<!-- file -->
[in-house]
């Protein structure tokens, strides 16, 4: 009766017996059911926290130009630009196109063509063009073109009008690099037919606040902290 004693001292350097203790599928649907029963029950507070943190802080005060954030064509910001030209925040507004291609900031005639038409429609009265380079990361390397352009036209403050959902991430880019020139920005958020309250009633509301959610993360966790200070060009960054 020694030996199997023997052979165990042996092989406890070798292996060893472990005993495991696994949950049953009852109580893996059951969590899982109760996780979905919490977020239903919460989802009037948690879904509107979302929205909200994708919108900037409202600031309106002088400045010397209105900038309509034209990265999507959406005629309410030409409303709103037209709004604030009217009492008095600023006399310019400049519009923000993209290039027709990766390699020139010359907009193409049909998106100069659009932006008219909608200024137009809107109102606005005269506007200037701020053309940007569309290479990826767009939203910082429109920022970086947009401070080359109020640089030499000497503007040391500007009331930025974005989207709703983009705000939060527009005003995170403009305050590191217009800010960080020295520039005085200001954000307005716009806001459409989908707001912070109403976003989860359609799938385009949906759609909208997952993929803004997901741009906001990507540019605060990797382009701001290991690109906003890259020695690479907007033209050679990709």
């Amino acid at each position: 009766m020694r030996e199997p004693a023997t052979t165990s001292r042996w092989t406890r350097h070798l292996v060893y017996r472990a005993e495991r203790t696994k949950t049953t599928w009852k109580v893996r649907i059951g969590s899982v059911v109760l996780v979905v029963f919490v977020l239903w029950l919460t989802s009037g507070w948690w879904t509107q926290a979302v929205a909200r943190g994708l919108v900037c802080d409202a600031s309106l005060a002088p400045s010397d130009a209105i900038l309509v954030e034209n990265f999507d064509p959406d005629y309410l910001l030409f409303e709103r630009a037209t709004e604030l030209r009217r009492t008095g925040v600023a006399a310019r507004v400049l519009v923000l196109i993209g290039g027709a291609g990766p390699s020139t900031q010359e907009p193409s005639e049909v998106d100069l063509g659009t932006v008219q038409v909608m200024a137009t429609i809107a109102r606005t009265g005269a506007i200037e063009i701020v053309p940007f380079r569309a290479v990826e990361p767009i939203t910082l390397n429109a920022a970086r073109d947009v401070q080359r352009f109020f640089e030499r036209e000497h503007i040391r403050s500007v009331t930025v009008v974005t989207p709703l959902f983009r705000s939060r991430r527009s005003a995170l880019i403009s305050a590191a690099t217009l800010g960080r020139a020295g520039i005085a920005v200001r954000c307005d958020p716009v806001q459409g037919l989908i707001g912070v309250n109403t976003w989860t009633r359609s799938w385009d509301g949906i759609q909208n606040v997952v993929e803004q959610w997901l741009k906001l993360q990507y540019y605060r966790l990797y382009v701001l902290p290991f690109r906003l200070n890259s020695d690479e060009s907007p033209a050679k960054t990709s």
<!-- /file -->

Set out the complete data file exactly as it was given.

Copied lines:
[in-house]
């Protein structure tokens, strides 16, 4: 009766017996059911926290130009630009196109063509063009073109009008690099037919606040902290 004693001292350097203790599928649907029963029950507070943190802080005060954030064509910001030209925040507004291609900031005639038409429609009265380079990361390397352009036209403050959902991430880019020139920005958020309250009633509301959610993360966790200070060009960054 020694030996199997023997052979165990042996092989406890070798292996060893472990005993495991696994949950049953009852109580893996059951969590899982109760996780979905919490977020239903919460989802009037948690879904509107979302929205909200994708919108900037409202600031309106002088400045010397209105900038309509034209990265999507959406005629309410030409409303709103037209709004604030009217009492008095600023006399310019400049519009923000993209290039027709990766390699020139010359907009193409049909998106100069659009932006008219909608200024137009809107109102606005005269506007200037701020053309940007569309290479990826767009939203910082429109920022970086947009401070080359109020640089030499000497503007040391500007009331930025974005989207709703983009705000939060527009005003995170403009305050590191217009800010960080020295520039005085200001954000307005716009806001459409989908707001912070109403976003989860359609799938385009949906759609909208997952993929803004997901741009906001990507540019605060990797382009701001290991690109906003890259020695690479907007033209050679990709």
């Amino acid at each position: 009766m020694r030996e199997p004693a023997t052979t165990s001292r042996w092989t406890r350097h070798l292996v060893y017996r472990a005993e495991r203790t696994k949950t049953t599928w009852k109580v893996r649907i059951g969590s899982v059911v109760l996780v979905v029963f919490v977020l239903w029950l919460t989802s009037g507070w948690w879904t509107q926290a979302v929205a909200r943190g994708l919108v900037c802080d409202a600031s309106l005060a002088p400045s010397d130009a209105i900038l309509v954030e034209n990265f999507d064509p959406d005629y309410l910001l030409f409303e709103r630009a037209t709004e604030l030209r009217r009492t008095g925040v600023a006399a310019r507004v400049l519009v923000l196109i993209g290039g027709a291609g990766p390699s020139t900031q010359e907009p193409s005639e049909v998106d100069l063509g659009t932006v008219q038409v909608m200024a137009t429609i809107a109102r606005t009265g005269a506007i200037e063009i701020v053309p940007f380079r569309a290479v990826e990361p767009i939203t910082l390397n429109a920022a970086r073109d947009v401070q080359r352009f109020f640089e030499r036209e000497h503007i040391r403050s500007v009331t930025v009008v974005t989207p709703l959902f983009r705000s939060r991430r527009s005003a995170l880019i403009s305050a590191a690099t217009l800010g960080r020139a020295g520039i005085a920005v200001r954000c307005d958020p716009v806001q459409g037919l989908i707001g912070v309250n109403t976003w989860t009633r359609s799938w385009d509301g949906i759609q909208n606040v997952v993929e803004q959610w997901l741009k906001l993360q990507y540019y605060r966790l990797y382009v701001l902290p290991f690109r906003l200070n890259s020695d690479e060009s907007p033209a050679k960054t990709s």